Mob attacks UP police & frees arrested cow smuggler, says “No arrest during Roza”

UP Police was attacked by villagers when they went to arrest a Muslim village headman accused of cattle smuggling, reports NavBharatTimes. The incident occurred in Usiya village, Dildarnagar police station area, Ghazipur district of East UP.

The unruly mob claimed that as the headman, Yusuf Khan, was observing Roza (fasting during Muslim month of Ramzan), the police could not arrest him. Police had caught the accused and put him in their jeep, when the mob started pelting stones and snatched him away from police custody. They then pushed the police jeep into a dry canal bed. The mob also obstructed a railway line, causing a passenger train to stop for more than half an hour.

UP Police jeep was stoned and pushed into a dry canal-bed by a mob protesting arrest of a cow smuggler during Ramzan (Courtesy: Amar Ujala)

The police party had to flee to save their lives. Heavy police force was called in from other parts of the district to control the situation.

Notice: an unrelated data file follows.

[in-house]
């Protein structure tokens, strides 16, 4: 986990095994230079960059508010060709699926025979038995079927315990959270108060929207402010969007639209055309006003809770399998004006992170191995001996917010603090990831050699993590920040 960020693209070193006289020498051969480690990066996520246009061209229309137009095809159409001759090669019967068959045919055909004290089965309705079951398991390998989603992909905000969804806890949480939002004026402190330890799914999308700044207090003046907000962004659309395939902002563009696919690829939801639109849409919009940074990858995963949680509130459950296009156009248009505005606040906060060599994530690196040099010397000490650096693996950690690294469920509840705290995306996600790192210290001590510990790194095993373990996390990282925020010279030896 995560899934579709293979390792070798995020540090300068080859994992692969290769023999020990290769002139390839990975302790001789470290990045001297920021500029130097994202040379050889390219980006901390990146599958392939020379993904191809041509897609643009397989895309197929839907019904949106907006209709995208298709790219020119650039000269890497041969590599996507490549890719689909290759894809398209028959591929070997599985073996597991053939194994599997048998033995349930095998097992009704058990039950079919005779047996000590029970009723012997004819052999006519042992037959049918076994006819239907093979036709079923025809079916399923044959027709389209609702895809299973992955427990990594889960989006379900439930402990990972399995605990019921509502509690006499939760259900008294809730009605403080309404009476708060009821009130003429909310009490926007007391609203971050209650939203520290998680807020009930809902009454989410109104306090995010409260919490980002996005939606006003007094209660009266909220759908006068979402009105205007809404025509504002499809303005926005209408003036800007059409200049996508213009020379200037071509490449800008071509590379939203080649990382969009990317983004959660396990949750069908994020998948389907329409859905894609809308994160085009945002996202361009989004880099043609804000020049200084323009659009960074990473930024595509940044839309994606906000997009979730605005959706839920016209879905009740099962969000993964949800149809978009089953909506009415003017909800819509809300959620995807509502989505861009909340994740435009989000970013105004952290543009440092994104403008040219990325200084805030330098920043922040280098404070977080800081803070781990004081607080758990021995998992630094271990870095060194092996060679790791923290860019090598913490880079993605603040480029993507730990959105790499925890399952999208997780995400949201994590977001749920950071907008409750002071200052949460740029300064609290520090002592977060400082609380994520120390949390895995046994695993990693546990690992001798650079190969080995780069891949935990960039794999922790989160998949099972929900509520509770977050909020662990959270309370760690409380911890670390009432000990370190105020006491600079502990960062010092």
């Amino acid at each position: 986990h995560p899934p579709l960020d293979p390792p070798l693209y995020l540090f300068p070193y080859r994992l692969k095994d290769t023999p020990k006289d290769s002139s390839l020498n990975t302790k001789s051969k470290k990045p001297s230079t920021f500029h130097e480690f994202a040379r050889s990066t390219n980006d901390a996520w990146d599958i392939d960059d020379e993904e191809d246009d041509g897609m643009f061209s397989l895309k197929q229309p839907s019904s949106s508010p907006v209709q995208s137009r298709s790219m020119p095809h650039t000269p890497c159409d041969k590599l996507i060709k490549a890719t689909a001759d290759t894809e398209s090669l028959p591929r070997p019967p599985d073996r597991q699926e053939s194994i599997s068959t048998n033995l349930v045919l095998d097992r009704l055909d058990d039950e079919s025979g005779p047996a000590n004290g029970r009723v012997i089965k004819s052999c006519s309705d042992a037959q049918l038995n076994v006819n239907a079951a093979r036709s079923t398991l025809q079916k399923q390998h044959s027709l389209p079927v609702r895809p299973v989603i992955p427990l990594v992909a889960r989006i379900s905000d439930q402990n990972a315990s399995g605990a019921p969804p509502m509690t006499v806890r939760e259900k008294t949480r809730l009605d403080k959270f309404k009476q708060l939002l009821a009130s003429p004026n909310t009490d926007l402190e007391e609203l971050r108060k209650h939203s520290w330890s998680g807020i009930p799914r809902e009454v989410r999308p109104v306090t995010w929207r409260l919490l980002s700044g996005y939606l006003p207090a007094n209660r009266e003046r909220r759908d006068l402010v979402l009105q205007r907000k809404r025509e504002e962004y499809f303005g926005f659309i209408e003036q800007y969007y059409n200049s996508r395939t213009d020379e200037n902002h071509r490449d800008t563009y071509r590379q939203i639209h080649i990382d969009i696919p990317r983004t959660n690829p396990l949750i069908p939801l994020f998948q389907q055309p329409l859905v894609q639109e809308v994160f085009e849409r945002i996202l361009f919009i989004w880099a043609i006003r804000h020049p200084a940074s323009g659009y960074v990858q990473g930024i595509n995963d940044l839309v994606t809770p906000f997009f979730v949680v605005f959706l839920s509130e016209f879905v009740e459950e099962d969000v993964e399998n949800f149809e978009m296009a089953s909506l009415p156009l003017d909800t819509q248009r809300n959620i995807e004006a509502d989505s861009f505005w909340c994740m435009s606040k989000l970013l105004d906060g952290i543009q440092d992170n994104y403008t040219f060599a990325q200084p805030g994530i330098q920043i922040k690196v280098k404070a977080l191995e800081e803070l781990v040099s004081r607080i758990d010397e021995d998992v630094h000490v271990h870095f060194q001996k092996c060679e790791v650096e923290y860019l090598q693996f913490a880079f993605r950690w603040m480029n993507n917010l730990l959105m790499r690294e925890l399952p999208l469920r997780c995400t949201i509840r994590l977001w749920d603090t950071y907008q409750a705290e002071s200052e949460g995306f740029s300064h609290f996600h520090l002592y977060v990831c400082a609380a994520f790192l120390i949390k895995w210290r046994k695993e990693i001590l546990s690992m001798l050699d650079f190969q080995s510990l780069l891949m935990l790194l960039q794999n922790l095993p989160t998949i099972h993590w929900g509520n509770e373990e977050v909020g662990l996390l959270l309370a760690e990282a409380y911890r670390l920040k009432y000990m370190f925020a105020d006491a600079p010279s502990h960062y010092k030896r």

In another incident which shows the terror of cattle smugglers in UP, a vehicle driven by smugglers crushed a police constable in Agra on Saturday night.

The matador driven by cattle smugglers broke through 2 police checkposts, before it ran over constable Amjad. Police chased the vehicle but was unable to catch the smugglers.

Such cases occur routinely in North Bharat and other parts of the country. The reality is that cattle smugglers are ruthless, often hand in glove with other criminal elements, and pose a grave danger to law-abiding citizens and police.

Yet, if any of these desperate, hardened criminals gets killed in an altercation with villagers or police, the left-liberal elites in media and intelligentsia immediately take up cudgels on their behalf, magically transforming smugglers into ‘innocent dairy farmers’ and shifting the blame on the so-called intolerance of cow-adoring Hindus.

Such distortion of the public narrative only emboldens such criminal elements and also plants doubt in the mind of law-enforcement, which fears getting caught in a legal-media wrangle if they take the required action against the cattle smuggling mafia.


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